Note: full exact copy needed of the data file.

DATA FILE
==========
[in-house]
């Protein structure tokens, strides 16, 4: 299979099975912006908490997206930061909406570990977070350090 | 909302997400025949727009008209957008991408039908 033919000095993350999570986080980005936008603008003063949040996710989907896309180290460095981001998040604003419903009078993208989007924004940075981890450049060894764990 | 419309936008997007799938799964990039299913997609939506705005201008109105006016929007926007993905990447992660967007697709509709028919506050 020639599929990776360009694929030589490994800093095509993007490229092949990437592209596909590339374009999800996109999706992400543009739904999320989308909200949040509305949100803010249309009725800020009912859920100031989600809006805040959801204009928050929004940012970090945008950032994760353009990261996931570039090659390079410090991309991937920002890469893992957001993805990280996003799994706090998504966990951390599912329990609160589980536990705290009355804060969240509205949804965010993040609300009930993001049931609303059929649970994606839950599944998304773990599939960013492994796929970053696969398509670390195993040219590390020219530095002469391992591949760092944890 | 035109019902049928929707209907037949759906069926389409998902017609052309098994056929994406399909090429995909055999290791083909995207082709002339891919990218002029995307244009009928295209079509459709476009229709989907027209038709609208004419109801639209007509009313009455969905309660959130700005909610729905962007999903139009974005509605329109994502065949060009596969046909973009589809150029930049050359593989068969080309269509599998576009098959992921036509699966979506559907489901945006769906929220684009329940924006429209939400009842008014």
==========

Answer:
[in-house]
């Protein structure tokens, strides 16, 4: 299979099975912006908490997206930061909406570990977070350090 | 909302997400025949727009008209957008991408039908 033919000095993350999570986080980005936008603008003063949040996710989907896309180290460095981001998040604003419903009078993208989007924004940075981890450049060894764990 | 419309936008997007799938799964990039299913997609939506705005201008109105006016929007926007993905990447992660967007697709509709028919506050 020639599929990776360009694929030589490994800093095509993007490229092949990437592209596909590339374009999800996109999706992400543009739904999320989308909200949040509305949100803010249309009725800020009912859920100031989600809006805040959801204009928050929004940012970090945008950032994760353009990261996931570039090659390079410090991309991937920002890469893992957001993805990280996003799994706090998504966990951390599912329990609160589980536990705290009355804060969240509205949804965010993040609300009930993001049931609303059929649970994606839950599944998304773990599939960013492994796929970053696969398509670390195993040219590390020219530095002469391992591949760092944890 | 035109019902049928929707209907037949759906069926389409998902017609052309098994056929994406399909090429995909055999290791083909995207082709002339891919990218002029995307244009009928295209079509459709476009229709989907027209038709609208004419109801639209007509009313009455969905309660959130700005909610729905962007999903139009974005509605329109994502065949060009596969046909973009589809150029930049050359593989068969080309269509599998576009098959992921036509699966979506559907489901945006769906929220684009329940924006429209939400009842008014």